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India's economic recovery, a glass half full?

(Above) Indians shopping for lanterns at a market ahead of Diwali in Mumbai, Maharashtra; with rising vaccinations and the economy opening up, people have more opportunities to go out and spend. (Photo: Reuters)Premium
(Above) Indians shopping for lanterns at a market ahead of Diwali in Mumbai, Maharashtra; with rising vaccinations and the economy opening up, people have more opportunities to go out and spend. (Photo: Reuters)

  • This Diwali, there’s a dichotomy in India’s consumption story. Who is spending?
  • The economic growth is probably being driven by the top 100 million consumers. Their savings have grown as they have worked from home; the stock markets rally has helped, too

It was the best of times, it was the worst of times.

                                                 — Charles Dickens, A Tale of Two Cities.

Politicians have been in a hurry to declare that India’s economy has recovered from the aftershocks of the covid-19 pandemic and is gradually getting back on track. “I’m happy to see recovery; at this stage we want to have very positive signs from all segments," Union finance minister Nirmala Sitharaman told the Hindustan Times in an interview in September. This projection of confidence stems from the political need to declare victory quickly and also feed into the general feel good that manages to establish itself every year, as the festival season peaks with Diwali. Feeding this narrative is a lot of economic data that does suggest an economic revival. But is a sustained revival around the corner? Or is it just a part of the economy—the very rich—who are doing well?

First, let’s look at all the data that suggests a revival.

As per a press release put out by the ministry of finance on 24 September, the gross taxes collected by the central government during this financial year stood at 6.46 trillion, which was around 16.8% more than the same period in 2019. Or take the case of goods exports, which went up 24.3% to $197.9 billion from April to September compared to the same period in 2019. Further, domestic tractor sales have gone up by 23% to 440,832 units from April to September, in comparison to the same period in 2019.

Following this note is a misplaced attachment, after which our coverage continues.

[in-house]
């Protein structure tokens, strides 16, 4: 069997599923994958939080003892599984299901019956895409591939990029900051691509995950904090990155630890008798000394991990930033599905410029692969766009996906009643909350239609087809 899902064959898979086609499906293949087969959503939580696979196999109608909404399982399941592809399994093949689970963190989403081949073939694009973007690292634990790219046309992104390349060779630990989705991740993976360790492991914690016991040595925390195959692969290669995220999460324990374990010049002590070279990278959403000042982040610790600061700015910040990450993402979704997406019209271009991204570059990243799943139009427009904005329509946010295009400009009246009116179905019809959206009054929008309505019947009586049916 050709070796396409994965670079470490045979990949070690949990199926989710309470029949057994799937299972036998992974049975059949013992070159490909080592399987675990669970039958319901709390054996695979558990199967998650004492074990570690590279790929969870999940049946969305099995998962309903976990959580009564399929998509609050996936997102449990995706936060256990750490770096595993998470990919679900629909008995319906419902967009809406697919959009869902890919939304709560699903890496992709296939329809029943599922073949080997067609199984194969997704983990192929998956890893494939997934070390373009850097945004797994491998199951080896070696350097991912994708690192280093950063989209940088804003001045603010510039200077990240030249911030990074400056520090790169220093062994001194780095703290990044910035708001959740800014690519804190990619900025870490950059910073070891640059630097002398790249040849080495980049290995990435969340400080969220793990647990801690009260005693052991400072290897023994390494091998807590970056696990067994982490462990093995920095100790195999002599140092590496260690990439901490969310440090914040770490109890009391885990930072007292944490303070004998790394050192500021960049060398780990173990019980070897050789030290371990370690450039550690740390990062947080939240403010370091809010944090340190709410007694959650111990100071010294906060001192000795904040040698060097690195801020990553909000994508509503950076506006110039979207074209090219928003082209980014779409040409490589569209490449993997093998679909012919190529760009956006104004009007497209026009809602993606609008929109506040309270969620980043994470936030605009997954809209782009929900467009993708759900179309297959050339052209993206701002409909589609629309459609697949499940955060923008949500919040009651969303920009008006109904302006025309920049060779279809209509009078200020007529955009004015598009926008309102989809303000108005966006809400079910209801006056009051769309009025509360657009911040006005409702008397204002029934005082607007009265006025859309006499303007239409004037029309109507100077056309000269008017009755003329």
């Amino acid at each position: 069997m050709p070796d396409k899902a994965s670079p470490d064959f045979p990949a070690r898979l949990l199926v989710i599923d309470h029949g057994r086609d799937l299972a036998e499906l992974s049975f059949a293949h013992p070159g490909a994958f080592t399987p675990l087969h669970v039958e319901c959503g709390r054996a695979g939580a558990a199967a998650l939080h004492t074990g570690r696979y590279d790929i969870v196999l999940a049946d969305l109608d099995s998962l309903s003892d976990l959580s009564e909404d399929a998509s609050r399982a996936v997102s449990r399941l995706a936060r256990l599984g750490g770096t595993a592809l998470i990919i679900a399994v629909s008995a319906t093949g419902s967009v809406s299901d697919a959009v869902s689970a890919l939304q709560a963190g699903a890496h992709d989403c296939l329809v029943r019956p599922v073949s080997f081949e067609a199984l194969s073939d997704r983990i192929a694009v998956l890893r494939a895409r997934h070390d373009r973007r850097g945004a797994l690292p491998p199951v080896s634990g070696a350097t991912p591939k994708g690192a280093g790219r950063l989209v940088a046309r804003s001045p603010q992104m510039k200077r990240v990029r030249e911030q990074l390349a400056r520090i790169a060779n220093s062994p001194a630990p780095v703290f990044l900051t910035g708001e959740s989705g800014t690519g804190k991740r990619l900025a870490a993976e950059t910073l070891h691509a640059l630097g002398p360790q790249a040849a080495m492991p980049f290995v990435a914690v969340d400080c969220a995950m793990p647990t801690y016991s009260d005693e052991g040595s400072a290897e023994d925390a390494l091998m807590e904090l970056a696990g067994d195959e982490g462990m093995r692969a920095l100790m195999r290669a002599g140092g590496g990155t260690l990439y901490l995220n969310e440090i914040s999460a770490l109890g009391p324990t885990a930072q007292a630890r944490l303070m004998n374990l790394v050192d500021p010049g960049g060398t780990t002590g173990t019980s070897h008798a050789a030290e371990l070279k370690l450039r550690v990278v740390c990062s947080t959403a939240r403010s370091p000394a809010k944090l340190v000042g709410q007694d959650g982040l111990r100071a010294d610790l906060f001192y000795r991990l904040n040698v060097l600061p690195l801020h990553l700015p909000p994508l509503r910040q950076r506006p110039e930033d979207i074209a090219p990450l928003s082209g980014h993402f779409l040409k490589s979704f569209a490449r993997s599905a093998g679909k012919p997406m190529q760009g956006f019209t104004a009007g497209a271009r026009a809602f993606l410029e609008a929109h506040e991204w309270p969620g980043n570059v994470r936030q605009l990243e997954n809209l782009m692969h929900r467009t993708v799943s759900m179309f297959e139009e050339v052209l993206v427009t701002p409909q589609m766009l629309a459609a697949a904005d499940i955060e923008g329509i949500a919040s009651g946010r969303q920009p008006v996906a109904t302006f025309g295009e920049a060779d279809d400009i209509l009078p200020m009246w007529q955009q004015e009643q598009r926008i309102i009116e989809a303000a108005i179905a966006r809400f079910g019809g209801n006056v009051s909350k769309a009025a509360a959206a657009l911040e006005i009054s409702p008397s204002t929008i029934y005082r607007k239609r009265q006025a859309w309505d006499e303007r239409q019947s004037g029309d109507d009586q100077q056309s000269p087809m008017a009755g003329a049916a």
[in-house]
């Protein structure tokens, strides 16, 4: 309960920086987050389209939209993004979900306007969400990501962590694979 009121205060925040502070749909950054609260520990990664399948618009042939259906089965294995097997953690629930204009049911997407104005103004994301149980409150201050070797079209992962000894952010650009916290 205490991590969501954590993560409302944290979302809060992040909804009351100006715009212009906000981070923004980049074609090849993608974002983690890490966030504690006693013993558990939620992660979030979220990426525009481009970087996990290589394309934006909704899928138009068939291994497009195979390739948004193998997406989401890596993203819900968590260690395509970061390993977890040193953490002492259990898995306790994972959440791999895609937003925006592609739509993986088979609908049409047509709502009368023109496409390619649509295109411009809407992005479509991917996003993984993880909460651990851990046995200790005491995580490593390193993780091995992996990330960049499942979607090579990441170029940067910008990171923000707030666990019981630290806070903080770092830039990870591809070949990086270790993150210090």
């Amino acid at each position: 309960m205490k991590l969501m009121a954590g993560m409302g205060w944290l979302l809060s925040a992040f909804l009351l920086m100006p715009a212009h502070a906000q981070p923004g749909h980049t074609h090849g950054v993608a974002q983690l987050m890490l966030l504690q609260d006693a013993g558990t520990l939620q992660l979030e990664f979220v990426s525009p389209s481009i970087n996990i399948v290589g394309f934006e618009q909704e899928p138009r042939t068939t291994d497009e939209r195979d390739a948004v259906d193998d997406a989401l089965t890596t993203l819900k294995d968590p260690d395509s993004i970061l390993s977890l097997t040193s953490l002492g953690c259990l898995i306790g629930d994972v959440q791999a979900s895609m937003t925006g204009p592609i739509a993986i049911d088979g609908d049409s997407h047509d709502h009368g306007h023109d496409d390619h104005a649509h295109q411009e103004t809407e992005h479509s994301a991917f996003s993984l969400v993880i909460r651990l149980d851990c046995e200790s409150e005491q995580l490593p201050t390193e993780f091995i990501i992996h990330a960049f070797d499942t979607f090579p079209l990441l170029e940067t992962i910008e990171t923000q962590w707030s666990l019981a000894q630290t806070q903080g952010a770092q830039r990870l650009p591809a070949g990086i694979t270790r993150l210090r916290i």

Rebound interrupted
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Rebound interrupted

The stock market has also rallied big time over the last 19 months. This has made investors feel richer and in turn the wealth effect is setting in, few experts believe. Keki Mistry, the vice-chairman and chief executive officer of the home loan lender HDFC, told The Economic Times that people are feeling richer and more confident because their investment in the stock market has grown and “therefore [they] are looking to improve the quality of their life by looking to buy a bigger or better house".

One example of the wealth effect in real estate is Godrej Properties selling 340 homes worth 575 crore in a project based in Noida, Uttar Pradesh, in late September. Also, with more people getting vaccinated, the economy has opened up. Hence, people have more opportunities to go out and spend money. This means retail businesses are likely to do well.

A recent research note by ICICI Securities stated: “Our channel checks suggest apparel brands/retail companies are likely to see (greater than) 80% pre-covid revenue recovery during Q2FY22 (July to September 2021) with (the) easing of various lockdown-related restrictions."

A research note by Emkay Global Financial Services said that air-conditioner sales during July-September may grow 20% in comparison to 2020. Washing machines and refrigerators sales are expected to grow in the range of 2-5%. Another research note by the same brokerage stated that credit card spends could be up 59% during July-September 2021 compared to last year.

Other than data driven indicators, there is plenty of anecdotal evidence going around. Airports are full as people take to business and leisure travelling again. Hotels in tourist locations outside the bigger cities are packed.